Preprint
Full-text available
Objectives: Crime control theater refers to intuitively appealing laws that appear to address crime while lacking any evidence that they actually do so (e.g., sex offender registration and residence restriction laws, which do not reduce recidivism). Despite their ineffectiveness, public support for such laws is high. Hypotheses: We predicted that m...
Article
Group membership enhances well‐being. In two preregistered studies, we tested the assumption that only positively‐viewed groups yield this “social cure” effect and explored the impact of membership in negatively‐viewed groups, proposing that the social cure effect is qualified by group esteem (the degree to which ingroups are valued and liked). In...
Article
Full-text available
It is widely assumed that belief in God allows people to better cope with life’s stresses. This stress-buffering effect is not limited to religion; when faced with stress, nonreligious people cling on to other belief systems, notably belief in science. We report an experimental test of whether people are able to down-regulate an acute stress experi...
Article
Full-text available
We apply a model of interpersonal attachment style to the group domain, examining how attachment to ingroups relates to self‐views, group esteem, and ingroup investment. In Study 1 (N=306), participants completed measures of self‐esteem, group esteem, group attachment insecurity, and investment. Study 2 (N=316) implemented a within‐subjects experim...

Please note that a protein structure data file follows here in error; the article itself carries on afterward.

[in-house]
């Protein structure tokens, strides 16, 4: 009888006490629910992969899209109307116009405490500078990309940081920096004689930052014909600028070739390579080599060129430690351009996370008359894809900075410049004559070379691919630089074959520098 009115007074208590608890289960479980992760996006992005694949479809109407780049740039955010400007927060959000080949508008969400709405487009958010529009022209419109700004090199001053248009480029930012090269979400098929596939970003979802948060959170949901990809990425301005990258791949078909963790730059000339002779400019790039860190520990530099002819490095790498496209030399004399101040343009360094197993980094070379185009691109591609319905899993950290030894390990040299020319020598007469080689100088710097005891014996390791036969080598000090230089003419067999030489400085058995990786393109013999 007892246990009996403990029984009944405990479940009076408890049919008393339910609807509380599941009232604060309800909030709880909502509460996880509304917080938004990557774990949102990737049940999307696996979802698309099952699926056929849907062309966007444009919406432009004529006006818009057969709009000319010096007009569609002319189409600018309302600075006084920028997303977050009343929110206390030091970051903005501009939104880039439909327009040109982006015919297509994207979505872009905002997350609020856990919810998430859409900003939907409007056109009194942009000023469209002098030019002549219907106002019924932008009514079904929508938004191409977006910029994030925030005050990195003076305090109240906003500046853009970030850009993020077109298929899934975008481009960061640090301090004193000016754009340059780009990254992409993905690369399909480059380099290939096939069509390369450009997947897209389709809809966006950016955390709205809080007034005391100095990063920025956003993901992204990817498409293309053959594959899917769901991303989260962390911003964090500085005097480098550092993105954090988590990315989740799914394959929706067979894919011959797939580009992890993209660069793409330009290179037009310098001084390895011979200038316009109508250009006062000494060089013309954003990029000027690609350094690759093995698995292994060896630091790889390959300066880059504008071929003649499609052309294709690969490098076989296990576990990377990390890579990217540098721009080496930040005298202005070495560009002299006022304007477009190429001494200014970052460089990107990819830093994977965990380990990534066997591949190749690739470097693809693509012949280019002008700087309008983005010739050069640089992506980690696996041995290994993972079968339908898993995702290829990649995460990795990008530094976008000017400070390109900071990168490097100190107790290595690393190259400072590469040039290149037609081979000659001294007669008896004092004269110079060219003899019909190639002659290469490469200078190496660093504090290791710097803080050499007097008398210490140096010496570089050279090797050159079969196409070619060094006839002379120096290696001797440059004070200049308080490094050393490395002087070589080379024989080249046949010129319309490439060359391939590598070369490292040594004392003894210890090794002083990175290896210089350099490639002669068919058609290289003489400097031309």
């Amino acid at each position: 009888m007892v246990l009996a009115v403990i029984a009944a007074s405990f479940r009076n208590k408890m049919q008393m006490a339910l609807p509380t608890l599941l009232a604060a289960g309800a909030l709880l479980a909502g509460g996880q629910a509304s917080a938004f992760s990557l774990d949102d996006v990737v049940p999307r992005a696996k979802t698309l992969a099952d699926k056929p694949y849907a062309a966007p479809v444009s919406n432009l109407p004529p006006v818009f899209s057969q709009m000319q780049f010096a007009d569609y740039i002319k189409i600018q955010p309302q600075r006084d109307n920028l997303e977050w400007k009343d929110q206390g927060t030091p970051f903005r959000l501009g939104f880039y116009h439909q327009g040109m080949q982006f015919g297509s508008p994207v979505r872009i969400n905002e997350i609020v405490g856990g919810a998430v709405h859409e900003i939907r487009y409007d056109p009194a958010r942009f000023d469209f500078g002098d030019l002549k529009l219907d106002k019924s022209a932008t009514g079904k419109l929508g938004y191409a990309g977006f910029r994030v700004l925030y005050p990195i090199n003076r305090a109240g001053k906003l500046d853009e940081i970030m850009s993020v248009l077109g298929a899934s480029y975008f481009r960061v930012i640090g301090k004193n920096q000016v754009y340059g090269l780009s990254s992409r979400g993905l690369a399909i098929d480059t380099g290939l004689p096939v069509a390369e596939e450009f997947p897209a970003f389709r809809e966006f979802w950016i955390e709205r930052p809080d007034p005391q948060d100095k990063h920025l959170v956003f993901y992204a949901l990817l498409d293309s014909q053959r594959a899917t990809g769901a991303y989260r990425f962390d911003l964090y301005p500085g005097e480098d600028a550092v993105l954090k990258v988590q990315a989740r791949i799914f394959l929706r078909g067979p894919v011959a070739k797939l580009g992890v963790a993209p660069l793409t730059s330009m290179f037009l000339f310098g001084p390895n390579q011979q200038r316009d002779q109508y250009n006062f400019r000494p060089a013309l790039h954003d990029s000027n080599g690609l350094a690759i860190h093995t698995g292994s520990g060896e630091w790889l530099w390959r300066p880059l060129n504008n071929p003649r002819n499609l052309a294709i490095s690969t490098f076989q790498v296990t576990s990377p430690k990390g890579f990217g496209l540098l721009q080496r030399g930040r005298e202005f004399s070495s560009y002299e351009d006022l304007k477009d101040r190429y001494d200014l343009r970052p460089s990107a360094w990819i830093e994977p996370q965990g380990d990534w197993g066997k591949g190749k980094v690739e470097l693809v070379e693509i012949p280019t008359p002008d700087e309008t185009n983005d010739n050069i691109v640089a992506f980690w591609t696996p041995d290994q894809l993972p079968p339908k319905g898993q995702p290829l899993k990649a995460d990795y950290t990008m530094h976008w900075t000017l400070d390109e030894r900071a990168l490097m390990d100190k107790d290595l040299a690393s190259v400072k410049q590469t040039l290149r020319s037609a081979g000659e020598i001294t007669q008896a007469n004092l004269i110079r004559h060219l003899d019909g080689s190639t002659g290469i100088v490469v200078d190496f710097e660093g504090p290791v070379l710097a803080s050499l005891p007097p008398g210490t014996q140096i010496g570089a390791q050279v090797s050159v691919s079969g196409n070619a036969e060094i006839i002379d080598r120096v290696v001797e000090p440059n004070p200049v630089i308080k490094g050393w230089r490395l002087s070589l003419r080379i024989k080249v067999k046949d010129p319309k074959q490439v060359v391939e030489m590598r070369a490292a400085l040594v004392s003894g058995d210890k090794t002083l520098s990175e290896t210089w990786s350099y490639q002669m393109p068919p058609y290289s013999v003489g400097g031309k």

Article
Public discourse regarding the treatment of terrorist suspects typically emphasizes utilitarian “greater-good” justifications related to ensuring public safety. By contrast, we hypothesized that laypeople’s judgments of how suspected terrorists ought to be treated are more strongly informed by retributive concerns related to deservingness. Particip...
Article
How do people cope with group members who insult the in-group? The 2016 U.S. Presidential election provided an opportunity to examine this question among group members experiencing unprecedented within-group strife. Participants read an essay written by an in-group or out-group member (Study 1, university affiliation; Study 2, U.S. political party...
Article
What do people want to do in response to witnessing someone violate a moral norm? Prior research posits that violations of distinct norms elicit specific emotions, specifically anger and disgust. We examined whether moral violations analogously elicit distinct behavioral responses, focusing on desires to confront and avoid moral violators. Particip...
Article